This is my first "code first approach" with SQL Server 2012 Express.

I'm trying to create a database but there is a problem with the connection string.

This is my connection string:

Data Source=AMBROGIO\SQLEXPRESS;Initial Catalog=TAP2014_15Project;Integrated Security=True;

This is the connection string which arrives to my setup function:

Data Source=AMBROGIO\\SQLEXPRESS;Initial Catalog=TAP2014_15Project;Integrated Security=True;

With a double \\ after the name of my Pc.

For a test I've tried to write something else as connection string and under debugging it arrives without modification (obviously it raises an error).

Someone can please help me ?



Hi, sorry if I reply only now. Yes I was using the debugger to look the string.

Now the error that I have is an exception raise by my method:



Exception:Thrown: "Cannot open database "TAP2014_15Project" requested by the            
login. The login failed.
Login failed for user 'AMBROGIO\Filippo'."       
A System.Data.SqlClient.SqlException was thrown: "Cannot open database  
"TAP2014_15Project" requested by the login. The login failed.
Login failed for user 'AMBROGIO\Filippo'."
  • 1
    What do you mean by "which arrives to my setup function"? How are you determining the string? My guess is that you're looking under the debugger, which will automatically (and often unhelpfully) escape backslashes... – Jon Skeet Aug 7 '15 at 15:57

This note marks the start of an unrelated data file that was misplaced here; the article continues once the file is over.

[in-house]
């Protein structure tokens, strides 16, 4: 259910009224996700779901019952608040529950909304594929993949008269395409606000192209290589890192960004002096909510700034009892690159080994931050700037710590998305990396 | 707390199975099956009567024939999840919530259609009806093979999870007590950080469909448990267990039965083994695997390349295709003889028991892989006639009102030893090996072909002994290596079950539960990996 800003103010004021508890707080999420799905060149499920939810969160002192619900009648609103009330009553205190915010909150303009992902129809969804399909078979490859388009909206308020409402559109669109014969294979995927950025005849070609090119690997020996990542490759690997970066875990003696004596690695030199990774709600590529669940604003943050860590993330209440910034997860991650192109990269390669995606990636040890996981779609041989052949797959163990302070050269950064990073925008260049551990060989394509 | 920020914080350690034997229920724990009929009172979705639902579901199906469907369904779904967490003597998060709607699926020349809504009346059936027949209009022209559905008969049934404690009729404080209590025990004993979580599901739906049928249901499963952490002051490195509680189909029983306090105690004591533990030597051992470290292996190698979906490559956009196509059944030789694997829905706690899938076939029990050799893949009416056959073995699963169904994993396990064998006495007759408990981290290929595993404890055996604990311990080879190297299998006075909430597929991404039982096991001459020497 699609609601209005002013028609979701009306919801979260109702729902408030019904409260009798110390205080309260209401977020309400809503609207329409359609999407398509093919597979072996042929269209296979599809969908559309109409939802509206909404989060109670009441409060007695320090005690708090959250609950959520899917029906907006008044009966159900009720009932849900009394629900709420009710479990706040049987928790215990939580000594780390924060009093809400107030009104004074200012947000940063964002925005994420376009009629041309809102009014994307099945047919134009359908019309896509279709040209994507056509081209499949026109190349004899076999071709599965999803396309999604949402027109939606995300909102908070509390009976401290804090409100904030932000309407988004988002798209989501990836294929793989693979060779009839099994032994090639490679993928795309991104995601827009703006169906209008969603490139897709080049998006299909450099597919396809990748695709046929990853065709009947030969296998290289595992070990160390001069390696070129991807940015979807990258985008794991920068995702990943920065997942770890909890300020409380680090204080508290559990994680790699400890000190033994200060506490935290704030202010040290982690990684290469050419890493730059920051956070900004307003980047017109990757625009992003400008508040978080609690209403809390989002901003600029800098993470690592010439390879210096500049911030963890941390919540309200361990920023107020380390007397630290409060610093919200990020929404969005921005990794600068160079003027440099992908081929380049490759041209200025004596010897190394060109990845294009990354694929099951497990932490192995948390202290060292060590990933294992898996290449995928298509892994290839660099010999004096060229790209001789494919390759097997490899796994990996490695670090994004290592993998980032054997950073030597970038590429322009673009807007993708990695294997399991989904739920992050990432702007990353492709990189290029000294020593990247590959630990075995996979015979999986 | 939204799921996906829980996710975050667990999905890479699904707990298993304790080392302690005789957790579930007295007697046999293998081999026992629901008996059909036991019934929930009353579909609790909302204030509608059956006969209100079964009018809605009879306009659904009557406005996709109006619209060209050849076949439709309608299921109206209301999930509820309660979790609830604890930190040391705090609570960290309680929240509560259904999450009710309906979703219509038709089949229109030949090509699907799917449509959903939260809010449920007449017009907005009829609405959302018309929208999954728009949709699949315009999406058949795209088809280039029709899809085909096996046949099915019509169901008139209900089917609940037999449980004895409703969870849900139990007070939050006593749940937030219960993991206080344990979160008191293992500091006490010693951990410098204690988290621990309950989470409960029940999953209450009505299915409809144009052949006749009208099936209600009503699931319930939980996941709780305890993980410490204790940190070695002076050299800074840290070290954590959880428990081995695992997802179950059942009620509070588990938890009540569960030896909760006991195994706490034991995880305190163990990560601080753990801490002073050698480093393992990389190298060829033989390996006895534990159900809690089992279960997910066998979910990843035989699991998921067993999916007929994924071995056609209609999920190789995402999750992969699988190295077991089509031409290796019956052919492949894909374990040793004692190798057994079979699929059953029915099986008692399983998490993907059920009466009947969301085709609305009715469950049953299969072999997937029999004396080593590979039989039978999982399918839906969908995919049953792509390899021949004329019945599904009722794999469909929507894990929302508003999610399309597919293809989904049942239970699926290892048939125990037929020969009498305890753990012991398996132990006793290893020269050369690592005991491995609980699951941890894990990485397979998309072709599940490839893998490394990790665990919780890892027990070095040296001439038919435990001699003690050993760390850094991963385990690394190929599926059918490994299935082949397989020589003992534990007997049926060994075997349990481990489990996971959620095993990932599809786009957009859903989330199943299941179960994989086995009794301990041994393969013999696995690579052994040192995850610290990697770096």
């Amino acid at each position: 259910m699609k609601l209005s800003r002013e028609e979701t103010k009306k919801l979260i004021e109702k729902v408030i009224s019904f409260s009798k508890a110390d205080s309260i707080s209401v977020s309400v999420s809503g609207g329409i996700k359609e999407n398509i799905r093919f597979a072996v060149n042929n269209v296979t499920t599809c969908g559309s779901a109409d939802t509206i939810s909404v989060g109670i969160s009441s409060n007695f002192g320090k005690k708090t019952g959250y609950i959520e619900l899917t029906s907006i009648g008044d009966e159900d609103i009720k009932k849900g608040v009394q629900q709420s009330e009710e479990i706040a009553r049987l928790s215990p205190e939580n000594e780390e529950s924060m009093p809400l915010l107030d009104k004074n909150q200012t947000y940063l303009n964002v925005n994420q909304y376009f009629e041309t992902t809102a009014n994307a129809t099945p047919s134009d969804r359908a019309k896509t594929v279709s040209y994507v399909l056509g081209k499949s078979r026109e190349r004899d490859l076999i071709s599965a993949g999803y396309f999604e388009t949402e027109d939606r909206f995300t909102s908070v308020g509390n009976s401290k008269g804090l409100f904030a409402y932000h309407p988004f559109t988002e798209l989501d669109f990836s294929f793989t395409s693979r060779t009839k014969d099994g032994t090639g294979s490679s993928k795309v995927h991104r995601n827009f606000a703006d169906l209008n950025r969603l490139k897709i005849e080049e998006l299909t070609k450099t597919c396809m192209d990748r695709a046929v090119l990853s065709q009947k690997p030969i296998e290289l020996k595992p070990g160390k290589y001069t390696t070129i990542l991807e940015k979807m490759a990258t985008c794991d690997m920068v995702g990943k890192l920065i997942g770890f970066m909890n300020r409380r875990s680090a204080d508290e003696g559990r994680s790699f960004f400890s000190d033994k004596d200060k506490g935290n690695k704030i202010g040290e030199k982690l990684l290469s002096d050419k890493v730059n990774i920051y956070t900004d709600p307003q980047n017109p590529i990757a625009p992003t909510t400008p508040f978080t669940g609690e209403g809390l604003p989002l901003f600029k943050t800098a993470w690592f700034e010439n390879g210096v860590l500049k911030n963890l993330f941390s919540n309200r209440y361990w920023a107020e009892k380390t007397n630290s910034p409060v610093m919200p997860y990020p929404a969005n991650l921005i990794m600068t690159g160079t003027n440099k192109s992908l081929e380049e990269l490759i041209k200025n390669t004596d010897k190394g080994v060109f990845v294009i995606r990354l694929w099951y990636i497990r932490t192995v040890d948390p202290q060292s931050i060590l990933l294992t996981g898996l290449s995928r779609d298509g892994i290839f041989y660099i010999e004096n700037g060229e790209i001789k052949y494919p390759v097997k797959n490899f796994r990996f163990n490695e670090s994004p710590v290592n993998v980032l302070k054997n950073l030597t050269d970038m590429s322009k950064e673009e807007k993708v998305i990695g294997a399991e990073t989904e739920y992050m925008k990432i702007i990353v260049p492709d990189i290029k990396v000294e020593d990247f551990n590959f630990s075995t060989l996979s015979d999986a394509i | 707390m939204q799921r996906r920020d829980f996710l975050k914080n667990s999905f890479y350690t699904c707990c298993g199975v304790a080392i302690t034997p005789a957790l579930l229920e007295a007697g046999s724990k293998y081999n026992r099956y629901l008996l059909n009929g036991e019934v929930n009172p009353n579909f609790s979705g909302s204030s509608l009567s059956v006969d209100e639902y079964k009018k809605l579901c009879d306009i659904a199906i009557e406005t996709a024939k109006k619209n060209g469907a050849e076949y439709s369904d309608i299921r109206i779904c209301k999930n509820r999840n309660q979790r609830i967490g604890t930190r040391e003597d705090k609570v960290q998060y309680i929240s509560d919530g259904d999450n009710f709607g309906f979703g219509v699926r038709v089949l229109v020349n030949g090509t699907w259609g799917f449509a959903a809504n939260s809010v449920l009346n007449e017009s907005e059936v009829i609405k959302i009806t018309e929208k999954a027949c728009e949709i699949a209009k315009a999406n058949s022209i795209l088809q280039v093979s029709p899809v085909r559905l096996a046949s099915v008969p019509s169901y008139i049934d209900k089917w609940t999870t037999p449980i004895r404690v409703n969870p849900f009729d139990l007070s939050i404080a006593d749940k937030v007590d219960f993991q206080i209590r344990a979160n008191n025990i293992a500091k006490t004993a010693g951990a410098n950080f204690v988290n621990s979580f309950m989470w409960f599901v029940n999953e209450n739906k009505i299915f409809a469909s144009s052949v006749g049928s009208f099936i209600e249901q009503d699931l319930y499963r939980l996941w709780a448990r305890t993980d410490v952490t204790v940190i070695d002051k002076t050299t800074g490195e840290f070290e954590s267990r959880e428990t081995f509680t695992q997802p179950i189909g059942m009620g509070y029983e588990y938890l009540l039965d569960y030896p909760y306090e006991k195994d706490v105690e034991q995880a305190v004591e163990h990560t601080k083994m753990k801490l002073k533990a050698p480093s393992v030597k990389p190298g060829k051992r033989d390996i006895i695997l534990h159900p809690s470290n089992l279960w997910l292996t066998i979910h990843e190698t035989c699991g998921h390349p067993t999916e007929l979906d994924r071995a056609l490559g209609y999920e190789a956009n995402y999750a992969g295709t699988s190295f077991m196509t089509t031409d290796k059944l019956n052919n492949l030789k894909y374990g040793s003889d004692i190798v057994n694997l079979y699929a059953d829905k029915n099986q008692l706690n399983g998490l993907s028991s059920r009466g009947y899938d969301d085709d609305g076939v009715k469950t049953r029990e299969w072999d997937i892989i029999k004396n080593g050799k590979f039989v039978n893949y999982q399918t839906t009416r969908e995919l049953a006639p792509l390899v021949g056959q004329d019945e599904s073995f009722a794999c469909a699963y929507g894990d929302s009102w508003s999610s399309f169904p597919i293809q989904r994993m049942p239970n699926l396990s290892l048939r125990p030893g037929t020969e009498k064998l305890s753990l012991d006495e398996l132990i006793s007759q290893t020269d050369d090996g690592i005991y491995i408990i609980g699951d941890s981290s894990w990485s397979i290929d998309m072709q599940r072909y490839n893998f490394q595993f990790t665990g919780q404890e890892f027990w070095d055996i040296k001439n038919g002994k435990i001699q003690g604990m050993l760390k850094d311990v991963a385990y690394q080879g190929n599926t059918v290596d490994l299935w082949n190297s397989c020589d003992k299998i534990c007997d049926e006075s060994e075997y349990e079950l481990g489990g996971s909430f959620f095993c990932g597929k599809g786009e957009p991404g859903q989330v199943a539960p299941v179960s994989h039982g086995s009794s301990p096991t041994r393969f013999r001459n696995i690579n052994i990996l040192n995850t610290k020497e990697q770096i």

• You should add what your problem is. Do you get an error message? What is the code that causes the error message? What is the error message? – Derek Aug 7 '15 at 18:14

The following line should be in your config file:

<add name="ConnectionStringName"
     connectionString="Data Source=AMBROGIO\SQLEXPRESS;Initial Catalog=TAP2014_15Project;Integrated Security=True" />

If you set the connection string from C# code then:

connectionString = @"Data Source=AMBROGIO\SQLEXPRESS;Initial Catalog=TAP2014_15Project;Integrated Security=True";

Example source.


As for the question about login error - there is the same issue aleady resolved. Check it.

  • The '@' symbol is critical there, to magically escape the slashes for you. Without the @, you need to add escape slashes on your own. This style of defining string literals is very handy for defining filesystem paths, BTW, per Peter Gluck's answer. – Greg Aug 8 '15 at 18:30

The double backslash is an escape seqeuence that resolves to a single backslash when included in a double-quote-delimited string. The backslash is used in many contexts to denote the beginning of an multi-character escape sequence to represent special or non-printable characters. Unfortunately, Microsoft also chose the backslash as the path delimiter in their early DOS operating systems. So to express a path delimiter within double-quote-delimited string you need to use a double backslash.

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